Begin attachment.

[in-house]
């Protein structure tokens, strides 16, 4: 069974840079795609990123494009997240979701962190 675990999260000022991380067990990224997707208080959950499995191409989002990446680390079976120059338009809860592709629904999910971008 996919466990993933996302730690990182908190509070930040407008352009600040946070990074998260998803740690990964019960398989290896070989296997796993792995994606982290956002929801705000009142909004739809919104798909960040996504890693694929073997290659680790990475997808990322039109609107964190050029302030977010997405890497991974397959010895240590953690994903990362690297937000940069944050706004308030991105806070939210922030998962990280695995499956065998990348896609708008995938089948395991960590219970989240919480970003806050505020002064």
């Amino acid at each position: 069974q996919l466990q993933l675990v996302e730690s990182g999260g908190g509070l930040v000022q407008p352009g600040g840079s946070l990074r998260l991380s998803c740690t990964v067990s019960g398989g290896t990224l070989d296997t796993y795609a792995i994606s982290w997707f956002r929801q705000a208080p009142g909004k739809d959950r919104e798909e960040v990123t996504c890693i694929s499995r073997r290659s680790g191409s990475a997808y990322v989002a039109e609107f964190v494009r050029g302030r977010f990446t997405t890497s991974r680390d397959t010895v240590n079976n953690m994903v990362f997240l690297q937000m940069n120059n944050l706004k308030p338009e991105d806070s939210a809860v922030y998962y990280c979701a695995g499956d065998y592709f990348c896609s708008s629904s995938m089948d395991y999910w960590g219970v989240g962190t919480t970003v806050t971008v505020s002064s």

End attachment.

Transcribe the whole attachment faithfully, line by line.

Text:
[in-house]
């Protein structure tokens, strides 16, 4: 069974840079795609990123494009997240979701962190 675990999260000022991380067990990224997707208080959950499995191409989002990446680390079976120059338009809860592709629904999910971008 996919466990993933996302730690990182908190509070930040407008352009600040946070990074998260998803740690990964019960398989290896070989296997796993792995994606982290956002929801705000009142909004739809919104798909960040996504890693694929073997290659680790990475997808990322039109609107964190050029302030977010997405890497991974397959010895240590953690994903990362690297937000940069944050706004308030991105806070939210922030998962990280695995499956065998990348896609708008995938089948395991960590219970989240919480970003806050505020002064």
């Amino acid at each position: 069974q996919l466990q993933l675990v996302e730690s990182g999260g908190g509070l930040v000022q407008p352009g600040g840079s946070l990074r998260l991380s998803c740690t990964v067990s019960g398989g290896t990224l070989d296997t796993y795609a792995i994606s982290w997707f956002r929801q705000a208080p009142g909004k739809d959950r919104e798909e960040v990123t996504c890693i694929s499995r073997r290659s680790g191409s990475a997808y990322v989002a039109e609107f964190v494009r050029g302030r977010f990446t997405t890497s991974r680390d397959t010895v240590n079976n953690m994903v990362f997240l690297q937000m940069n120059n944050l706004k308030p338009e991105d806070s939210a809860v922030y998962y990280c979701a695995g499956d065998y592709f990348c896609s708008s629904s995938m089948d395991y999910w960590g219970v989240g962190t919480t970003v806050t971008v505020s002064s």